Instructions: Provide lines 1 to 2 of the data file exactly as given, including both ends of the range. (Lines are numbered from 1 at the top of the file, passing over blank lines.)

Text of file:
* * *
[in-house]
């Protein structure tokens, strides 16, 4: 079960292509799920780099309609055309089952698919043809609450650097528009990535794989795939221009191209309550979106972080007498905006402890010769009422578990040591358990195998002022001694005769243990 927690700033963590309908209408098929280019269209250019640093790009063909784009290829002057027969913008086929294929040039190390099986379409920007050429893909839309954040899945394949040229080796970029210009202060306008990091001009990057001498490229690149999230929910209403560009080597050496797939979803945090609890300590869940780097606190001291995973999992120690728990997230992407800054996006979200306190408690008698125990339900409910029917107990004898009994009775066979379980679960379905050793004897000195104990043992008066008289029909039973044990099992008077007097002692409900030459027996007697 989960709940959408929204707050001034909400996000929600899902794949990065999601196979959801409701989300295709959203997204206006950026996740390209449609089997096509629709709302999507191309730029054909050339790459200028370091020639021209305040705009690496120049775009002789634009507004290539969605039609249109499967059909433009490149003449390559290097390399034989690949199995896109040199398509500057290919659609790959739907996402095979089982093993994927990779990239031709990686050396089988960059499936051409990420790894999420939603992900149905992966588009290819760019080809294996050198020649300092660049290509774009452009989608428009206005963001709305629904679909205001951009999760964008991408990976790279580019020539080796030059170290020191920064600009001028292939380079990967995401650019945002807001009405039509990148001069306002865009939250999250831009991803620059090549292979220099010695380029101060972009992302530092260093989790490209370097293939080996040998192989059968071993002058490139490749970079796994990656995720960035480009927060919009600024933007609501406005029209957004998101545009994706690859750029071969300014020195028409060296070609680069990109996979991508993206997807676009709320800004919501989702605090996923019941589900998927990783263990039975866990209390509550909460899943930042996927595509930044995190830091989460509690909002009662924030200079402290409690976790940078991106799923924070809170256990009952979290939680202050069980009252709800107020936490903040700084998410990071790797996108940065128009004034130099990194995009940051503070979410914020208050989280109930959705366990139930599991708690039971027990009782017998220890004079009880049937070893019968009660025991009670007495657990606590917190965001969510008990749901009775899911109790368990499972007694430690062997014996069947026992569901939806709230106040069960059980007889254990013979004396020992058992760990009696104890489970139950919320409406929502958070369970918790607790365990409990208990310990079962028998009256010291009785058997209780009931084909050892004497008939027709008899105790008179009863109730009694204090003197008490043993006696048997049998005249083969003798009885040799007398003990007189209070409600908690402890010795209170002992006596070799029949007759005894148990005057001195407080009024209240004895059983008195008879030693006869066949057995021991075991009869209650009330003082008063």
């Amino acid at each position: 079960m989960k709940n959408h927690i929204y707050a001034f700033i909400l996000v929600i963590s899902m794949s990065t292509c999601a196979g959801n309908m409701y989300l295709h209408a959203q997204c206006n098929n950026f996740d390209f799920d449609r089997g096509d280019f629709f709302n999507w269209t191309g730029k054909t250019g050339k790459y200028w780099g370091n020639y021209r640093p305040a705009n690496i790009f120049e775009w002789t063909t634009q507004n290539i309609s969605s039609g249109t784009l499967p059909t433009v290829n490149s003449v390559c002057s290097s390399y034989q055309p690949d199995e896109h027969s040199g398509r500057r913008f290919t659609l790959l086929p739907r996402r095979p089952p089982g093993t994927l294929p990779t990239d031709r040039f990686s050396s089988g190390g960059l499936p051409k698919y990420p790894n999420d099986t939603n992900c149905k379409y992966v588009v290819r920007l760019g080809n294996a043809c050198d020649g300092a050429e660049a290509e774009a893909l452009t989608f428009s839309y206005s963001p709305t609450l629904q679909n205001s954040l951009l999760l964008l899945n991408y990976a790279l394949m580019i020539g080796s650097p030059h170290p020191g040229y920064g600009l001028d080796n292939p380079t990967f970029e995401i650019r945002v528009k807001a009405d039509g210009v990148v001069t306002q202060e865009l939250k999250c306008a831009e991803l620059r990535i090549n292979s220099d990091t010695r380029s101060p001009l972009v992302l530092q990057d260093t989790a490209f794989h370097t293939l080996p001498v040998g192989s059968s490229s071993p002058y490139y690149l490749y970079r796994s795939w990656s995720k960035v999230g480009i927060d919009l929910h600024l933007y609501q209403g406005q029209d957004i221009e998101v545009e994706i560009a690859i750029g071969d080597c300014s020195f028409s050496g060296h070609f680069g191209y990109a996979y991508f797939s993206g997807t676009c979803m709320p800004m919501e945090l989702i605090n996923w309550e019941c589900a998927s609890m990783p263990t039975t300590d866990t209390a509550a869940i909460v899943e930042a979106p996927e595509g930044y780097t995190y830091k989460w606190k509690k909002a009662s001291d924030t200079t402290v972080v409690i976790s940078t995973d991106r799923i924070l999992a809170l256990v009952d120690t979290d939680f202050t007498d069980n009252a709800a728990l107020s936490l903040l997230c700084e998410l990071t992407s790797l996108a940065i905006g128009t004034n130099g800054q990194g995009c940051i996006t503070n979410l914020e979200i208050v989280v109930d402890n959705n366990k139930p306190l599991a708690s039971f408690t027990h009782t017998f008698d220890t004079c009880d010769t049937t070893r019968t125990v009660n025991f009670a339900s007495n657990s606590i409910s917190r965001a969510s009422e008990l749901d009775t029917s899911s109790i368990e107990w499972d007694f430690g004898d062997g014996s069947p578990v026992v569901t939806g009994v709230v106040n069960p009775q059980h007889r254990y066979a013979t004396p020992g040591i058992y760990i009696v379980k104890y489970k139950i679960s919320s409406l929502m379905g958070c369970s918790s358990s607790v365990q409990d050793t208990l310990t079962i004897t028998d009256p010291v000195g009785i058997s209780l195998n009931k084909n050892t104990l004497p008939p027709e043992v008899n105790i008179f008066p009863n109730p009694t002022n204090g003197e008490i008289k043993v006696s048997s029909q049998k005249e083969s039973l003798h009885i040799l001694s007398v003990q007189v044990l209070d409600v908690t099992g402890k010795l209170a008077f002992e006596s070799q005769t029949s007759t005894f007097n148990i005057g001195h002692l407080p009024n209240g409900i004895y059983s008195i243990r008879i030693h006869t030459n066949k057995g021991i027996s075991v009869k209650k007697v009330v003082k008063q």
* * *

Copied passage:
[in-house]
């Protein structure tokens, strides 16, 4: 079960292509799920780099309609055309089952698919043809609450650097528009990535794989795939221009191209309550979106972080007498905006402890010769009422578990040591358990195998002022001694005769243990 927690700033963590309908209408098929280019269209250019640093790009063909784009290829002057027969913008086929294929040039190390099986379409920007050429893909839309954040899945394949040229080796970029210009202060306008990091001009990057001498490229690149999230929910209403560009080597050496797939979803945090609890300590869940780097606190001291995973999992120690728990997230992407800054996006979200306190408690008698125990339900409910029917107990004898009994009775066979379980679960379905050793004897000195104990043992008066008289029909039973044990099992008077007097002692409900030459027996007697 989960709940959408929204707050001034909400996000929600899902794949990065999601196979959801409701989300295709959203997204206006950026996740390209449609089997096509629709709302999507191309730029054909050339790459200028370091020639021209305040705009690496120049775009002789634009507004290539969605039609249109499967059909433009490149003449390559290097390399034989690949199995896109040199398509500057290919659609790959739907996402095979089982093993994927990779990239031709990686050396089988960059499936051409990420790894999420939603992900149905992966588009290819760019080809294996050198020649300092660049290509774009452009989608428009206005963001709305629904679909205001951009999760964008991408990976790279580019020539080796030059170290020191920064600009001028292939380079990967995401650019945002807001009405039509990148001069306002865009939250999250831009991803620059090549292979220099010695380029101060972009992302530092260093989790490209370097293939080996040998192989059968071993002058490139490749970079796994990656995720960035480009927060919009600024933007609501406005029209957004998101545009994706690859750029071969300014020195028409060296070609680069990109996979991508993206997807676009709320800004919501989702605090996923019941589900998927990783263990039975866990209390509550909460899943930042996927595509930044995190830091989460509690909002009662924030200079402290409690976790940078991106799923924070809170256990009952979290939680202050069980009252709800107020936490903040700084998410990071790797996108940065128009004034130099990194995009940051503070979410914020208050989280109930959705366990139930599991708690039971027990009782017998220890004079009880049937070893019968009660025991009670007495657990606590917190965001969510008990749901009775899911109790368990499972007694430690062997014996069947026992569901939806709230106040069960059980007889254990013979004396020992058992760990009696104890489970139950919320409406929502958070369970918790607790365990409990208990310990079962028998009256010291009785058997209780009931084909050892004497008939027709008899105790008179009863109730009694204090003197008490043993006696048997049998005249083969003798009885040799007398003990007189209070409600908690402890010795209170002992006596070799029949007759005894148990005057001195407080009024209240004895059983008195008879030693006869066949057995021991075991009869209650009330003082008063």